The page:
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Bar Mitzvah / Bat Mitzvah and Jewish Wedding Planning and Resource Guide

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Gift Giving: Thank You Cards

Get Some Manners: How to say 'Thank you'

by Lisa Norton

The big event is over, but the work isn’t done. You are probably burnt out from party planning and making sure the event ran as smoothly as possible, but you will have to have energy for this last critical hurtle—saying thank you to your guests who took the time to celebrate you.

Now you may be saying to yourself, “Of course I know how to say thank you. Excel spreadsheet, mail merge, standard ‘Thanks for coming, loved the gift’ stamped in each card…and presto!” Unfortunately, if you really want to say “Thank you” properly, the project requires a bit more work than a simple click of the mouse. But, never fear, you CAN write amazing “thank you” notes that will make your guests feel appreciated but will not require you to stress out too much. Just follow these simple tips and you will be on your way to being known as the best host/hostess among all your family and friends.


  1. Before sitting down to write your notes, you must do some pre-writing preparation. Make sure the gifts still have the givers’ cards attached to them. Go through each of the cards and gifts and create a list of the names appearing in the card and what the gift was. Here is where technology can be your friend because you can make a nice spreadsheet containing all the necessary information. This list will serve as the main reference for writing “thank you’s.” Note: Check the guest list to see if there was anyone who came but did not give a gift—you still want to thank them for coming to celebrate your big day.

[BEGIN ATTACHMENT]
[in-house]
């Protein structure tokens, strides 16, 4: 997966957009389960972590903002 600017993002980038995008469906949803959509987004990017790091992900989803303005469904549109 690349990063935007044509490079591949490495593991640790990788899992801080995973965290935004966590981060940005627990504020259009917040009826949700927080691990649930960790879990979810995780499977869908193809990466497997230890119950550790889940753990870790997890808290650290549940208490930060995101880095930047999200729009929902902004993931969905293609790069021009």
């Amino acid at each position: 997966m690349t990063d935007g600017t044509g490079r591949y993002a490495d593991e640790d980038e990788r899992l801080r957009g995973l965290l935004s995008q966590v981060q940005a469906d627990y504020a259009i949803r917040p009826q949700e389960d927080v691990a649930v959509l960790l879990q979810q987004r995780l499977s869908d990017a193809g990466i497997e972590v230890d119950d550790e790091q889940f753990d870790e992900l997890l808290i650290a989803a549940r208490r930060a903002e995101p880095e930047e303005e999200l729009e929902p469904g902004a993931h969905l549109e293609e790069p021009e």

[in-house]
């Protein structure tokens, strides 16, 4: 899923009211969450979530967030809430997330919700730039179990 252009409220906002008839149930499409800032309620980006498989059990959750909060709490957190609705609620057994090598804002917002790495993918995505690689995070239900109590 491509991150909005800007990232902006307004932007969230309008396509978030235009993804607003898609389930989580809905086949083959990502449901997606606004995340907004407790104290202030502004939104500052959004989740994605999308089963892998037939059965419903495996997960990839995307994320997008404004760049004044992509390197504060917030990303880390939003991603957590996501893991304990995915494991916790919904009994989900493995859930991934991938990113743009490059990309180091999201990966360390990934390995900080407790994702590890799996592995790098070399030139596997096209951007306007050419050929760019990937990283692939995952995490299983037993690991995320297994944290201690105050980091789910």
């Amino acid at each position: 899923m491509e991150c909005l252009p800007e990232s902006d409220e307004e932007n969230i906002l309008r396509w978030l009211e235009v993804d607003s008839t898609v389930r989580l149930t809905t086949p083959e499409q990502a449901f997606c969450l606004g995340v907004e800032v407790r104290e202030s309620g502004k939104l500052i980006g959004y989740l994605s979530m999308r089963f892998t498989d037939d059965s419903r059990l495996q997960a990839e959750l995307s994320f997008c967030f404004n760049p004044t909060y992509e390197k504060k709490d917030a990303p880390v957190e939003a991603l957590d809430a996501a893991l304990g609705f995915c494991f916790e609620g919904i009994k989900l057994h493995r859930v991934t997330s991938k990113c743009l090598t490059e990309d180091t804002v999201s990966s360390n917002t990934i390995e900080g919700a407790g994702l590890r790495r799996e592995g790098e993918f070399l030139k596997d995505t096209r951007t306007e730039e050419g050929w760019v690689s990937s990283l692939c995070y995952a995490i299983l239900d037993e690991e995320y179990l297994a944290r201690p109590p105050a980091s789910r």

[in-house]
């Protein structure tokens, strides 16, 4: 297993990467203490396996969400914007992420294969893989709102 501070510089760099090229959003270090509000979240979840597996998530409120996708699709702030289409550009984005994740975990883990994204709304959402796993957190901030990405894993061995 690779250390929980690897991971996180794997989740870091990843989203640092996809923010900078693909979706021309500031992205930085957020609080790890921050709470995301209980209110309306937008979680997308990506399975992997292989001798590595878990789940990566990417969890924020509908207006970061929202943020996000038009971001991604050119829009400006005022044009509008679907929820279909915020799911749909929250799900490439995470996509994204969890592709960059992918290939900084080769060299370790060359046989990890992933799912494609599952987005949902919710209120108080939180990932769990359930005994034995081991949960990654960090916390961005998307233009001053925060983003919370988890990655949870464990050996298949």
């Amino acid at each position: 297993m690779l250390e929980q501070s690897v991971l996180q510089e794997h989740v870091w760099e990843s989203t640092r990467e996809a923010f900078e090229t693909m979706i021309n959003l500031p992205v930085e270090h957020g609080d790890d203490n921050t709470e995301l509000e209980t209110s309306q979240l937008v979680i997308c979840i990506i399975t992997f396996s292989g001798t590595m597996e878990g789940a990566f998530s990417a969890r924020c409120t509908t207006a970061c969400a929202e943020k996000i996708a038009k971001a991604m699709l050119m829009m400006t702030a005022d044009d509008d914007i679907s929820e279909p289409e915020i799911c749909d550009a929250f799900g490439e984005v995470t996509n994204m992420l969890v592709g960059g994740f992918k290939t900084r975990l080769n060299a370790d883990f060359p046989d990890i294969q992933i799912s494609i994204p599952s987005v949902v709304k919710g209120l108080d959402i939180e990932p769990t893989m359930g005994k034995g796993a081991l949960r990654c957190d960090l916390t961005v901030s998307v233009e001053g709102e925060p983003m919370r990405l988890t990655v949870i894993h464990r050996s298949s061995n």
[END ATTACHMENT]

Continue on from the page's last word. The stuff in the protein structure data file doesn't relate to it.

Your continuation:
2. Purchase formal note cards with matching envelopes. Appearance is everything, and you want to show that you took the time to pick out charming cards and not any old scrap of paper that was lying around.
  3. Handwrite the note. It shows that you put effort into saying thank you. Make your friends and family feel like you really appreciated their presence at the event and their present.
  4. Addressing the note. Now there a couple options here. But first and foremost, the envelope should be addressed formally, “Mr. and Mrs. Smith, 123 West Oak Lane, etc. etc.” However, within the card, the greeting will differ based on your relationship with the giver. If it is someone you are not on a first name basis with—stick with the formal greeting. However, if the person is someone you know well such as a childhood friend, a family member, a close neighbor you have known all your life, you can feel free to greet them as you would normally—“Dear Auntie Diane,” “Hey Bob,” or use a nickname “Dear Nana.”
  5. Make the note personal. Here is where that list you made will come in handy. Say something about the gift and how much you liked it, “A new blender was just what I needed,” or “The necklace you gave me was so beautiful.”
  6. Sending them out. Make sure you work diligently and get those cards out ASAP. According to party etiquette, you should mail the “thank you” cards within 3 weeks after receiving the gift. Of course, the sooner the better, but if you just had a massive blow-out of a party, your guests will not expect “thank you’s” the next day. And if you are feeling overwhelmed and stressed out, just remember a late “thank you” is better than nothing at all.

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